February 23, 2005: Reading Room
By Louis Jacobson ’92
When Bradley K. Martin ’64 was at Princeton, virtually everything he read in Time and Newsweek about the war in Vietnam suggested that the United States was winning. But then Martin joined the Peace Corps in Thailand, and “it took me three weeks ... to realize what I’d been reading was wrong,” Martin recalls. “I had never even considered journalism as a career. But ... I thought, ‘I can do better than that.’ ”
After his Peace Corps commitment ended, Martin, a history major, returned to the United States to climb the journalism ladder. In 1977, he went back to Asia as Tokyo bureau chief for the Baltimore Sun, and he’s spent most of the past quarter-century in Asia. Martin’s specialty became the Korean peninsula — an expertise that led to his book, Under the Loving Care of the Fatherly Leader: North Korea and the Kim Dynasty, published by Thomas Dunne Books in October.
Martin’s tome tells the story of the reclusive nation ruled with an extraordinary degree of control first by Kim Il-Sung, who ascended to power in 1948, and then by his son Kim Jong-Il, who took over upon his father’s death in 1994. The volume punctuates the reports of defectors, academics, and diplomats with on-site reporting by Martin. Though North Korea is largely off-limits to Western journalists, Martin has made four visits. He was invited on the rare occasions when the government did let in foreign journalists. “I wanted readers to have a sense of individual people in North Korea and how they live in a society that, by our standards, is so very strange and bizarre,” says Martin, a visiting journalism professor at Louisiana State University.
During his 1992 trip, Martin was riding a special train for government officials and their guests when he saw a public-transit train moving in the opposite direction. It was a sight that his tightly controlling government “minders” had never intended him to see: “Everybody looked like they were either covered in mud or had a skin disease. I learned later that trains in North Korea had little fuel, so they would take days to go short distances. There was no water on the train. People couldn’t wash.”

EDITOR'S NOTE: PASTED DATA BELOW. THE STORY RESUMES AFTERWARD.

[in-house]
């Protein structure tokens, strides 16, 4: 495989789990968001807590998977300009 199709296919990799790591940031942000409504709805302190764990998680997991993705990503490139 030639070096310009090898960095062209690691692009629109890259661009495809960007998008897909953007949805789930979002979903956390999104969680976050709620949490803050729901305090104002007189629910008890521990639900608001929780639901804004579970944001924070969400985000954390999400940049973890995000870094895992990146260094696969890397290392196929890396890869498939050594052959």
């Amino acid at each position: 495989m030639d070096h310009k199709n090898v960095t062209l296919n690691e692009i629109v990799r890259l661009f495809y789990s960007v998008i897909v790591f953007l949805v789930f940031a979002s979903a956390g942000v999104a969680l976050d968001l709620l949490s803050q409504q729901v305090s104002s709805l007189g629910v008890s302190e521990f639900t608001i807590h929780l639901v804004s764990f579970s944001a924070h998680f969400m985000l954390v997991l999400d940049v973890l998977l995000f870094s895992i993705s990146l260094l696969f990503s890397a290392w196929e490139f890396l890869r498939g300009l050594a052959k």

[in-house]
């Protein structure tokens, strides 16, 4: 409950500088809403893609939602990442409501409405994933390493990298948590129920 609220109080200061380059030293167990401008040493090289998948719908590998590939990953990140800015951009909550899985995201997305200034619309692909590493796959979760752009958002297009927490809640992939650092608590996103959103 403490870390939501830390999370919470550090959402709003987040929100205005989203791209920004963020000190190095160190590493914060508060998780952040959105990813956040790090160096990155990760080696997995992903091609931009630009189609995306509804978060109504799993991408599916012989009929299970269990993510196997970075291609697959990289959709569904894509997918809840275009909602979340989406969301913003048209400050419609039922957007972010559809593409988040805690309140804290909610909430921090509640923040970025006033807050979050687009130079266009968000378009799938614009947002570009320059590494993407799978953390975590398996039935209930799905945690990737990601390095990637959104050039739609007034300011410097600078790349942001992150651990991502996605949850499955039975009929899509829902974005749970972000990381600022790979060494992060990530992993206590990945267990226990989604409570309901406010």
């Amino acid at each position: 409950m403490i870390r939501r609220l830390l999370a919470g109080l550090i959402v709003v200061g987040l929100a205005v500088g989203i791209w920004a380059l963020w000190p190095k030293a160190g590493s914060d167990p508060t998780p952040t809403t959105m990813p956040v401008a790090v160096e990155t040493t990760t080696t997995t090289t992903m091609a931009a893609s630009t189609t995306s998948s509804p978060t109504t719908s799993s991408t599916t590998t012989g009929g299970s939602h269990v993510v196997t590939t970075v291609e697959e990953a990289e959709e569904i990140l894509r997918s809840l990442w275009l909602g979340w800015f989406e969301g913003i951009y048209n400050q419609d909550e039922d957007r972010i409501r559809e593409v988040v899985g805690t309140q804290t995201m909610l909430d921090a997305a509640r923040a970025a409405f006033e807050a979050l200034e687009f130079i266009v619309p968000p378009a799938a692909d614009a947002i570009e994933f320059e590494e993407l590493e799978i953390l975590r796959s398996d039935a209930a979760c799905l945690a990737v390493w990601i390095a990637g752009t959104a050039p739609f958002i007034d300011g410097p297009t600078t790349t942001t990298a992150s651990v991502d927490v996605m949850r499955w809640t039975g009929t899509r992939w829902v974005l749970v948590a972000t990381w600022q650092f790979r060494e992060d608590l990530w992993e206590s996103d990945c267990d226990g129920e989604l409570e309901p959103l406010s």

In addition to the nation’s deprivation and the existence of grim forced-labor camps, the defining characteristic of North Korea is its degree of mind control, Martin says. For more than 50 years, North Korea has practiced political and social indoctrination. Children are effectively raised by the state and are taught to revere their leaders as virtual deities. The indoctrination continues through adulthood, reinforced by tight restrictions on information.
Kim Jong-Il is best known in the West for his determination to build a nuclear bomb and his odd pompadour. These traits generally have cast him as a loose cannon. But Martin calls this characterization misguided. He sees Kim Jong-Il as smart, but constrained by his father’s cultish legacy. For Kim Jong-Il to admit that his father was wrong on economic policy, Martin argues, risks imploding the foundation of his society.
Louis Jacobson ’92 is deputy editor of Roll Call, a newspaper covering Congress.
The United States of Europe: The New Superpower and the End of American Supremacy — T.R. Reid ’66 (Penguin Press). The author argues that the European Union, not the United States, is emerging as the new superpower. Reid traces the rise of European unification in the wake of World War II Europe and its development into an economic, political, and cultural force — the EU. Reid is Rocky Mountain bureau chief for the Washington Post.
How to Care for Aging Parents — Virginia Morris ’81 (Workman). This second edition of an A-to-Z guide for adult children caring for aging parents covers the emotional, legal, financial, medical, and logistical issues involved. The book’s appendix includes lists of national organizations, including the AARP, Family Caregiver Alliance, and state Medicaid offices. A journalist, Morris also authored Talking About Death Won’t Kill You (2001).
An Anthology of Russian Literature from Earliest Writings to Modern Fiction: Introduction to a Culture — edited by Nicholas Rzhevsky *72 (M.E. Sharpe). This anthology of tales, stories, poems, plays, and excerpts from novels offers an introduction to Russian literature. The book comes with a multimedia CD-ROM. Rzhevsky is chairman of the department of European languages, literatures, and cultures at Stony Brook University.